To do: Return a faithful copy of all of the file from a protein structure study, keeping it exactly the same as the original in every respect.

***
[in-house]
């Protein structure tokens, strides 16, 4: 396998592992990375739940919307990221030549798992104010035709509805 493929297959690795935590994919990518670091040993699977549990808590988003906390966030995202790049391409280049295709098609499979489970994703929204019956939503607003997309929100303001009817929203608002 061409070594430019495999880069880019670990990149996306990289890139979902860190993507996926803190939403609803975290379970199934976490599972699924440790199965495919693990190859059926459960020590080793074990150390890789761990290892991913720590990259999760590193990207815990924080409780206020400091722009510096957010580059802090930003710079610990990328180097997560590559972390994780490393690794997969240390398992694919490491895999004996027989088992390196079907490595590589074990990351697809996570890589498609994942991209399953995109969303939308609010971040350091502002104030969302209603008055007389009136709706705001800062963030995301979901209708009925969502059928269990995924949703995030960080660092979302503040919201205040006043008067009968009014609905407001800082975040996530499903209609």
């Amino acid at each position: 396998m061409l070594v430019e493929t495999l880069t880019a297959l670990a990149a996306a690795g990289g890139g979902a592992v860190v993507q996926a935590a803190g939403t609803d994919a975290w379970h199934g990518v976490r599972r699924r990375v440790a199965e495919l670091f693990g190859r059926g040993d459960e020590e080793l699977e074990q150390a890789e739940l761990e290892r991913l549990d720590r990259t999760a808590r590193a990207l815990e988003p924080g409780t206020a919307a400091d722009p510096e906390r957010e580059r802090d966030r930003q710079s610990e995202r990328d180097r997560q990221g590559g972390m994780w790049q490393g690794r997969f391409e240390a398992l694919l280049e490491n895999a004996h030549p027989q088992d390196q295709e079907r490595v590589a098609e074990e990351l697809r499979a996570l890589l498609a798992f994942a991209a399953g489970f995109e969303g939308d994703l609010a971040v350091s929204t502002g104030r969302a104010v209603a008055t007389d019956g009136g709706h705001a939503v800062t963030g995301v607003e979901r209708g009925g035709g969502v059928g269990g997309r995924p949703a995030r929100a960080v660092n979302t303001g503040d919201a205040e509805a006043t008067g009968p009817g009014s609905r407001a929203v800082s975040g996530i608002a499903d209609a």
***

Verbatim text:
[in-house]
């Protein structure tokens, strides 16, 4: 396998592992990375739940919307990221030549798992104010035709509805 493929297959690795935590994919990518670091040993699977549990808590988003906390966030995202790049391409280049295709098609499979489970994703929204019956939503607003997309929100303001009817929203608002 061409070594430019495999880069880019670990990149996306990289890139979902860190993507996926803190939403609803975290379970199934976490599972699924440790199965495919693990190859059926459960020590080793074990150390890789761990290892991913720590990259999760590193990207815990924080409780206020400091722009510096957010580059802090930003710079610990990328180097997560590559972390994780490393690794997969240390398992694919490491895999004996027989088992390196079907490595590589074990990351697809996570890589498609994942991209399953995109969303939308609010971040350091502002104030969302209603008055007389009136709706705001800062963030995301979901209708009925969502059928269990995924949703995030960080660092979302503040919201205040006043008067009968009014609905407001800082975040996530499903209609």
């Amino acid at each position: 396998m061409l070594v430019e493929t495999l880069t880019a297959l670990a990149a996306a690795g990289g890139g979902a592992v860190v993507q996926a935590a803190g939403t609803d994919a975290w379970h199934g990518v976490r599972r699924r990375v440790a199965e495919l670091f693990g190859r059926g040993d459960e020590e080793l699977e074990q150390a890789e739940l761990e290892r991913l549990d720590r990259t999760a808590r590193a990207l815990e988003p924080g409780t206020a919307a400091d722009p510096e906390r957010e580059r802090d966030r930003q710079s610990e995202r990328d180097r997560q990221g590559g972390m994780w790049q490393g690794r997969f391409e240390a398992l694919l280049e490491n895999a004996h030549p027989q088992d390196q295709e079907r490595v590589a098609e074990e990351l697809r499979a996570l890589l498609a798992f994942a991209a399953g489970f995109e969303g939308d994703l609010a971040v350091s929204t502002g104030r969302a104010v209603a008055t007389d019956g009136g709706h705001a939503v800062t963030g995301v607003e979901r209708g009925g035709g969502v059928g269990g997309r995924p949703a995030r929100a960080v660092n979302t303001g503040d919201a205040e509805a006043t008067g009968p009817g009014s609905r407001a929203v800082s975040g996530i608002a499903d209609a």